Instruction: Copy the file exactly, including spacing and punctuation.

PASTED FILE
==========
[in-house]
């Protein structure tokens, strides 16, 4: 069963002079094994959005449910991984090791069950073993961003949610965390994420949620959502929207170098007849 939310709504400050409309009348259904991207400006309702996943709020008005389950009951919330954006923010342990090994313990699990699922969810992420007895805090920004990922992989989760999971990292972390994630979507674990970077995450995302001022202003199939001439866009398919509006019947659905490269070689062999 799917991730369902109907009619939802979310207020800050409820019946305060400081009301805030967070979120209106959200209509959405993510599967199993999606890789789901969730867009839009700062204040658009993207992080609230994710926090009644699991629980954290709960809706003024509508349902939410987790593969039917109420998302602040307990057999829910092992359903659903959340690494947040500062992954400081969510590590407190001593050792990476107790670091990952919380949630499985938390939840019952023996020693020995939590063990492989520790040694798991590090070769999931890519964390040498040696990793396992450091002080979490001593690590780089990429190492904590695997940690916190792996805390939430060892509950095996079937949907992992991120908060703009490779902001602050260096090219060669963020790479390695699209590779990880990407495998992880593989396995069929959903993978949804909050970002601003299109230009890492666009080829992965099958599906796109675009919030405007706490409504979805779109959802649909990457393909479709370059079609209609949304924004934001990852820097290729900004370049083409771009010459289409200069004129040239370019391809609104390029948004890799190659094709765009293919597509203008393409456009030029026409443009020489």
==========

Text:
[in-house]
């Protein structure tokens, strides 16, 4: 069963002079094994959005449910991984090791069950073993961003949610965390994420949620959502929207170098007849 939310709504400050409309009348259904991207400006309702996943709020008005389950009951919330954006923010342990090994313990699990699922969810992420007895805090920004990922992989989760999971990292972390994630979507674990970077995450995302001022202003199939001439866009398919509006019947659905490269070689062999 799917991730369902109907009619939802979310207020800050409820019946305060400081009301805030967070979120209106959200209509959405993510599967199993999606890789789901969730867009839009700062204040658009993207992080609230994710926090009644699991629980954290709960809706003024509508349902939410987790593969039917109420998302602040307990057999829910092992359903659903959340690494947040500062992954400081969510590590407190001593050792990476107790670091990952919380949630499985938390939840019952023996020693020995939590063990492989520790040694798991590090070769999931890519964390040498040696990793396992450091002080979490001593690590780089990429190492904590695997940690916190792996805390939430060892509950095996079937949907992992991120908060703009490779902001602050260096090219060669963020790479390695699209590779990880990407495998992880593989396995069929959903993978949804909050970002601003299109230009890492666009080829992965099958599906796109675009919030405007706490409504979805779109959802649909990457393909479709370059079609209609949304924004934001990852820097290729900004370049083409771009010459289409200069004129040239370019391809609104390029948004890799190659094709765009293919597509203008393409456009030029026409443009020489």